Die Hard (1987)
Dir: John McTiernan
Stars: Bruce Willis, Alan Rickman, Alexander Godunov, Reginald VelJohnson and Robert Davi
In an effort to cover several great Christmas movies this holiday season, I’m going to take a slight step backwards from Miracle on 34th Street, which is all about Santa Claus and good will towards men, and reset with Die Hard. I think we can agree that calling Die Hard a Christmas movie is a little outside the box. Some of you will argue that this isn’t a Christmas movie at all: in my opinion, this is most definitely a Christmas movie (see Note 1).
After all, the story takes place exclusively on Christmas Eve. There’s a New York cop arriving into L.A. in the first scene: right away we know that this cop, John McClane, doesn’t like to fly. Will this be the only chink in McClane’s armor? We’ll soon see… but the point is that he has his weaknesses, just like us. It seems this cop has come out to L.A. to visit with his estranged wife and their kids for the holiday. A limo has been sent to greet him, and as he rides along we get a first glimpse at the Nakatomi Tower, which is the office building that will provide the setting for the rest of the story. Right off the bat we’ve got three elements that are trustworthy ingredients for a fun movie: a hero we can relate to, a special time of year (what’s better than Dec 24?) and a unique setting in an office building that’s still under construction. So, what’s the problem?
Enter… HANS. More specifically, Hans Gruber – masterfully played by Alan Rickman with the snotty accent, elitist clothing and all – a terrorist from Germany who has decided to quit the whole terrorist gig and go the robbery route. Hans brings a bunch of mercenaries with him to take over the Nakatomi building on Christmas Eve and make a small “withdrawl” of negotiable bearer bonds from the Nakatomi vault. Put it this way, if things go right, they’ll make the roof explode (thereby making the police think all the terrorists went up with the explosion) and “be sitting on a beach, earning 20%” off the bearer bonds. Needless to say, John McClane is the “fly in the ointment” to Hans’ plans. At the end of Act I, McClane alerts his presence to Hans by putting a dead terrorist in an elevator and writing in marker on the deceased’s torso, “Now I have a machine gun… Ho Ho Ho” (can’t you just hear Hans’ voice with that line?)…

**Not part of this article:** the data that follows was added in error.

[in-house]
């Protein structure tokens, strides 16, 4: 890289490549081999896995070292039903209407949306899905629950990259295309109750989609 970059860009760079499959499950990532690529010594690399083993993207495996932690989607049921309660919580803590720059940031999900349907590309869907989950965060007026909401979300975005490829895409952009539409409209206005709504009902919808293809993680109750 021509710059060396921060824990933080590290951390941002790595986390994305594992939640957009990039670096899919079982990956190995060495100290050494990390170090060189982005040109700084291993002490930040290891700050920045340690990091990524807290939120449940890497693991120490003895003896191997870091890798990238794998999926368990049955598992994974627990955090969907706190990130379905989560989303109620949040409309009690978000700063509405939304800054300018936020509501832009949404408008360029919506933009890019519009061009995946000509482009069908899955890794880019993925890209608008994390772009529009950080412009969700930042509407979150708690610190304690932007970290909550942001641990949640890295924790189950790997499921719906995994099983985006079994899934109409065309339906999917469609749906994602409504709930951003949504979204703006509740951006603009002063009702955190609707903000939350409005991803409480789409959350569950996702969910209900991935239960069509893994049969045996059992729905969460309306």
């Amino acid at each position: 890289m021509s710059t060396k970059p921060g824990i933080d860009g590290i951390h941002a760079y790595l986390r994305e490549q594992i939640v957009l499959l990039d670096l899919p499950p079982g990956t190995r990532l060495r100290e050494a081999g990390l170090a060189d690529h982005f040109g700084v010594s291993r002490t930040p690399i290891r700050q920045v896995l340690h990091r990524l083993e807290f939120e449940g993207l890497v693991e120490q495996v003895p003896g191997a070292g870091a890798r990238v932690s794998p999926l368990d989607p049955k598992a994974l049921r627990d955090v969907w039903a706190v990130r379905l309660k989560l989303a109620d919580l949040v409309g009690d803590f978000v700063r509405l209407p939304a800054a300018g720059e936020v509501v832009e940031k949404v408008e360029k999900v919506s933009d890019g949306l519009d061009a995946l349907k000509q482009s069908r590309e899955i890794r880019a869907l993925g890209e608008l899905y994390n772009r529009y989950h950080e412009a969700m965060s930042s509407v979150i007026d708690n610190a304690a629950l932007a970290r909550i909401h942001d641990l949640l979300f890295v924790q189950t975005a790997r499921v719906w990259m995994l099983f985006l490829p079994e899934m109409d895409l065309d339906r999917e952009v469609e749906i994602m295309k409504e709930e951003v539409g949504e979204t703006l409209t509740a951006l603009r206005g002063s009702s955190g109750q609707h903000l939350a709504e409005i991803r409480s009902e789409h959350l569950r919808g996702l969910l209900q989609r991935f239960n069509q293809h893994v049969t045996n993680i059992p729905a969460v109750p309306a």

The plot is pretty good in my estimation: you’ve got the story on a clock, you’ve got the blue-collar no-bullshit cop/hero vs. the sociopath full-of-shit terrorist/villain and a setting and time that gives them a lot of fun stuff to work with. On top of a great story comes some damn good dialogue: I’m not going to spend time on this element because you probably know all the great ones anyhow! But if you choose to check this title out this December, think of the movie along the lines of the season: as Hans tells one of his fellow thieves at one point, “It’s Christmas, Theo, it’s the time for miracles.”